So, to put some numbers into the equation, we decided to do some testing of our own on the actual products we sell and on our own tap water. Our testing is not offered as a guarantee of performance in all situations–just a snapshot of what we found when we tested various products being fed our local  chloramine-treated tap water. For the purpose we bought a Hach Pocket Colorimeter that tests only chloramine and ammonia.  We tested actual consumer products, some brand new, some well used, at varying flow rates, using our local tap water for the tests.

In every case, we tested both chloramine and ammonia. When chloramine is reduced by filtration, according to the standard explanation of the process, chlorine is separated from the ammonia and converted to chloride. The ammonia is left behind as an undesired by-product.  More about ammonia later.

According to the city of Denton’s most recent water quality report, the average chloramine level in our tap water is 3.41 milligrams per liter (mg/L).  Before each sequence of tests, we did a “base line” test from the tap and made the assumption that the product we were testing was being challenged with that amount of chloramine and ammonia. In most cases, we found the actual at faucet chloramine content to be a little less than the city’s average. In all we did over a dozen tap water tests, which showed chloramine levels from 1.83 mg/L to 3.52 mg/L with an average of 2.6 mg/L. The readings were taken at several locations in the city, both at our business and at homes where we have equipment installed. In other words, these are “real life” tests using the water that comes through the pipes, not laboratory simulations.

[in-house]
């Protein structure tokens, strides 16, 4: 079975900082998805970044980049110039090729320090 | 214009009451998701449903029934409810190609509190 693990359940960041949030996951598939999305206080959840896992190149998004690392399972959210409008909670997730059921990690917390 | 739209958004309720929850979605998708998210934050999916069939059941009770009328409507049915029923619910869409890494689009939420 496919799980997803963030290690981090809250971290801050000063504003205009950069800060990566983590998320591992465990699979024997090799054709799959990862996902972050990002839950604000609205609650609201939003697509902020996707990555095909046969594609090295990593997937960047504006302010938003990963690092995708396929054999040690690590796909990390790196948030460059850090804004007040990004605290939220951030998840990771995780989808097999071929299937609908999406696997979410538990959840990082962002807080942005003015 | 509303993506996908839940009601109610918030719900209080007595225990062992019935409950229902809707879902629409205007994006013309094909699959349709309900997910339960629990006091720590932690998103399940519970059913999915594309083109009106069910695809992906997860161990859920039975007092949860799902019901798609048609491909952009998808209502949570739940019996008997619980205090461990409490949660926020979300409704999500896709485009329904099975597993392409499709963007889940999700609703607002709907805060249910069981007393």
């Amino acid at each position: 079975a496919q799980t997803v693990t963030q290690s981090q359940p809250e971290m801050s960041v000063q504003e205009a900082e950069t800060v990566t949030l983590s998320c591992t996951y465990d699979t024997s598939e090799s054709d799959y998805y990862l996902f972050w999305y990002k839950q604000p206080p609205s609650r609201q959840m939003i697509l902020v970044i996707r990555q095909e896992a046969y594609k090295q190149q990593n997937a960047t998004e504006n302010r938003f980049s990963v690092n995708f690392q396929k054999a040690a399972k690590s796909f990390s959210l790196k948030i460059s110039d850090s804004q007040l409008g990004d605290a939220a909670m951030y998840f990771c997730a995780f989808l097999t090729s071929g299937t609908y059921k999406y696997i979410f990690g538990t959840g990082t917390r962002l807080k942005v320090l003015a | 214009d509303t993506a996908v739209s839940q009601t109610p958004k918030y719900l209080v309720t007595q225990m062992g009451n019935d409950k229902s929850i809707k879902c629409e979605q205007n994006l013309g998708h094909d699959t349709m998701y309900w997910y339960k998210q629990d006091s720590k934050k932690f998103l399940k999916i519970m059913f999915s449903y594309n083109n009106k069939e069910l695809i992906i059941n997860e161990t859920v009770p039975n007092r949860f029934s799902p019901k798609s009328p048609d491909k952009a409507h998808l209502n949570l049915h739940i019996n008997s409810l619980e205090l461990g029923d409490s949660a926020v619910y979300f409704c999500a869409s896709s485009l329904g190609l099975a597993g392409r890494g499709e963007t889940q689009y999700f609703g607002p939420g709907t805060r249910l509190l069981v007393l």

Here are some items we tested:

The Chloramine Catcher

The Chloramine Catcher is our signature “whole house” chloramine product, a backwashing filter with catalytic carbon. We supply it with Centaur catalytic carbon and offer Jacobi Aquasorb coconut shell catalytic as an alternative. We call it the “Chloramine Catcher” because it is designed for chloramine reduction. In spite of its pretentious name, the filter has no magic properties or secret ingredients: it is a catalytic carbon backwashing filter built with a Vortech mineral tank and a tough Fleck 2510 control valve. We sell the same filter for hydrogen sulfide treatment for wells.

In our chloramine reductions tests,  the Chloramine Catcher lived up to its name, removing 98.2% of the chloramine the first day we tested it, 99.2% on the second test,  and 100% on the third. (“One hundred percent” means reduced to below the detection level of the test, 0.01 mg/L. Keep in mind that in water treatment, nothing removes all of anything.) This was one of three tests we made where chloramine was reduced to below the detection point of the test equipment. Our office version of the Chloramine Catcher, the one we tested, is a 10″ X 54″ tank with 1.5 cubic feet of Jacobi Coconut Shell Catalytic Carbon.  The carbon is about three years old, but it has had an easy life, filtering only for two bathrooms and a utility sink. Just broken in well.

We also tested a Chloramine Catcher with Centaur Catalytic Carbon installed in a Denton home.  Chloramine reduction was 100%.  The unit was over 10 years old, but the carbon had been replaced about two months previous.

Two Top Quality 2.5″ X 9.75″ Carbon Blocks